I'm in the process of looking for a spot to lease etc. The part that you said more start ups get the refrigeration wrong got my attention. I'd love to hear any insight on the subject.

When thinking about refrigeration you need to balance capacity against required work surface against the AC load.

Even if you are not cramped for space in the kitchen seriously consider getting lowboy (under counter) refrigerator and freezer units. They might not have quite the same capacity as vertical units, but the tops are work surfaces and you can put shelves on the wall above them. Tall units make the space feel smaller (especially if they are situated right by the entrance into the kitchen) and you can't work on top of them or store stuff above them.

You also need to think about your AC capacity (and the cost of running it) relative to the time it takes to crystallize your chocolate on a tray in a speed rack. In my experience, it makes a lot of sense to get a specialized chocolate holding cabinet as they make crystallization time constant. You can put items immediately after they are completed into the cabinet and they will be ready to take out in 5-10 minutes or less (for all but very large molded pieces). Then you can move them to a speed rack if you're really cranking production. I have one consulting client with a 20-rack holding cabinet (30 and 40 rack cabinets are available) in a small (about 170 sf) kitchen and production is easily 3x what she would have been able to achieve if she had to rely on speed racks and the AC that the landlord provided.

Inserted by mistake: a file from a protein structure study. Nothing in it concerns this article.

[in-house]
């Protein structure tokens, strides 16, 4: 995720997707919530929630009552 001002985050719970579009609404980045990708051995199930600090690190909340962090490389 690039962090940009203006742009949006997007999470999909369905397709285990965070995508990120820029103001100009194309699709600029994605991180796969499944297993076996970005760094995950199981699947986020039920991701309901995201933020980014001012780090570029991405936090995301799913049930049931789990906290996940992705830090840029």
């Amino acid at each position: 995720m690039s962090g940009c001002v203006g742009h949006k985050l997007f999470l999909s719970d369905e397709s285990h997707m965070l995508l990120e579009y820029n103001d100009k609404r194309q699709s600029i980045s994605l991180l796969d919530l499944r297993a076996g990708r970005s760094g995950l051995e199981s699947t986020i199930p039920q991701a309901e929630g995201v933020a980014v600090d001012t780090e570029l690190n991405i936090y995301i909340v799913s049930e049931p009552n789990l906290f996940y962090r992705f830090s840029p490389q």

The use of a holding cabinet enables you to keep the entire kitchen space at the upper end of the safe working range (68F); the cabinet will be in the mid-upper 50s with a constant 40% humidity, perhaps saving a lot on energy. I have a good relationship with Irinox and can get very good prices for them.

Don't invest in a conventional range/oven. Use induction burners and look for a convection oven that vents the absolute minimum amount of hot air into the space. By staying away from gas, you may eliminate the need for ventilation and fire suppression (but that that's up to the local health and fire departments).

If you need a walk in, there are very cheap ways to make them if you are interested in knowing about those.

:: Clay

PS. Scotts Valley. On the way from Los Gatos to Santa Cruz. Nice location. I think there's another ChocolateLife member located out that way.
I had sent the following post to clay, but meant to post it here. Below is the original question, clay's response, and the my follow up question:

Hi Clay,
I'm looking for a cooling tunnel solution or cooling cabinet for our factory. I have a limited budget for this but I need something that can speed up our production. We're doing 60 kg and are trying to switch over to a hammer mill, 3 roll mill, and Carle 400kg conche. We need something that can help us now, and it would be nice if it would also not be obsolete in a few months. Any ideas? Thanks and all the best.